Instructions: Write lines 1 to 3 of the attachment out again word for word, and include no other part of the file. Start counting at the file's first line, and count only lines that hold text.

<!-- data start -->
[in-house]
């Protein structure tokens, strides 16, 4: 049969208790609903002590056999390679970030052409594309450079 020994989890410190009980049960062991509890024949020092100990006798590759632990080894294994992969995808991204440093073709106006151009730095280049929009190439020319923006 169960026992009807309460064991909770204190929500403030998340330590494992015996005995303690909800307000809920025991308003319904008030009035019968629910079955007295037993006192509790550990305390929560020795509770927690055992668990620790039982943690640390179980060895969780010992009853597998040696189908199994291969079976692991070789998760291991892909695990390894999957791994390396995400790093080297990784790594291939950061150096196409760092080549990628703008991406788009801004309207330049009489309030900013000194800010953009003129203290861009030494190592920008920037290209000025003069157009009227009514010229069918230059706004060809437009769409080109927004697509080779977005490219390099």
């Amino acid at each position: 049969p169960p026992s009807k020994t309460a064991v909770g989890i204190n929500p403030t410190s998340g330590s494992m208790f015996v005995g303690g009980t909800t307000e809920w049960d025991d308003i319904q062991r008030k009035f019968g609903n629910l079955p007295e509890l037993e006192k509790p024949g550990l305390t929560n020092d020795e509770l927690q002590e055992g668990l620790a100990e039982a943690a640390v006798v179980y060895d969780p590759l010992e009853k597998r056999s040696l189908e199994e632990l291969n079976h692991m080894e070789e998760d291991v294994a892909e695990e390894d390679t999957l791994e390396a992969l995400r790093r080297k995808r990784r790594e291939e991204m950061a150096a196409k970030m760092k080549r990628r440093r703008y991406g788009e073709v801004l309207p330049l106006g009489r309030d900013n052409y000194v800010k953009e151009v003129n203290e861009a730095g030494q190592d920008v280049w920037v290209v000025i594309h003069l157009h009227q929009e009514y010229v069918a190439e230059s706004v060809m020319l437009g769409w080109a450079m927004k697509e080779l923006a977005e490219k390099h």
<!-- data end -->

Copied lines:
[in-house]
């Protein structure tokens, strides 16, 4: 049969208790609903002590056999390679970030052409594309450079 020994989890410190009980049960062991509890024949020092100990006798590759632990080894294994992969995808991204440093073709106006151009730095280049929009190439020319923006 169960026992009807309460064991909770204190929500403030998340330590494992015996005995303690909800307000809920025991308003319904008030009035019968629910079955007295037993006192509790550990305390929560020795509770927690055992668990620790039982943690640390179980060895969780010992009853597998040696189908199994291969079976692991070789998760291991892909695990390894999957791994390396995400790093080297990784790594291939950061150096196409760092080549990628703008991406788009801004309207330049009489309030900013000194800010953009003129203290861009030494190592920008920037290209000025003069157009009227009514010229069918230059706004060809437009769409080109927004697509080779977005490219390099």
């Amino acid at each position: 049969p169960p026992s009807k020994t309460a064991v909770g989890i204190n929500p403030t410190s998340g330590s494992m208790f015996v005995g303690g009980t909800t307000e809920w049960d025991d308003i319904q062991r008030k009035f019968g609903n629910l079955p007295e509890l037993e006192k509790p024949g550990l305390t929560n020092d020795e509770l927690q002590e055992g668990l620790a100990e039982a943690a640390v006798v179980y060895d969780p590759l010992e009853k597998r056999s040696l189908e199994e632990l291969n079976h692991m080894e070789e998760d291991v294994a892909e695990e390894d390679t999957l791994e390396a992969l995400r790093r080297k995808r990784r790594e291939e991204m950061a150096a196409k970030m760092k080549r990628r440093r703008y991406g788009e073709v801004l309207p330049l106006g009489r309030d900013n052409y000194v800010k953009e151009v003129n203290e861009a730095g030494q190592d920008v280049w920037v290209v000025i594309h003069l157009h009227q929009e009514y010229v069918a190439e230059s706004v060809m020319l437009g769409w080109a450079m927004k697509e080779l923006a977005e490219k390099h």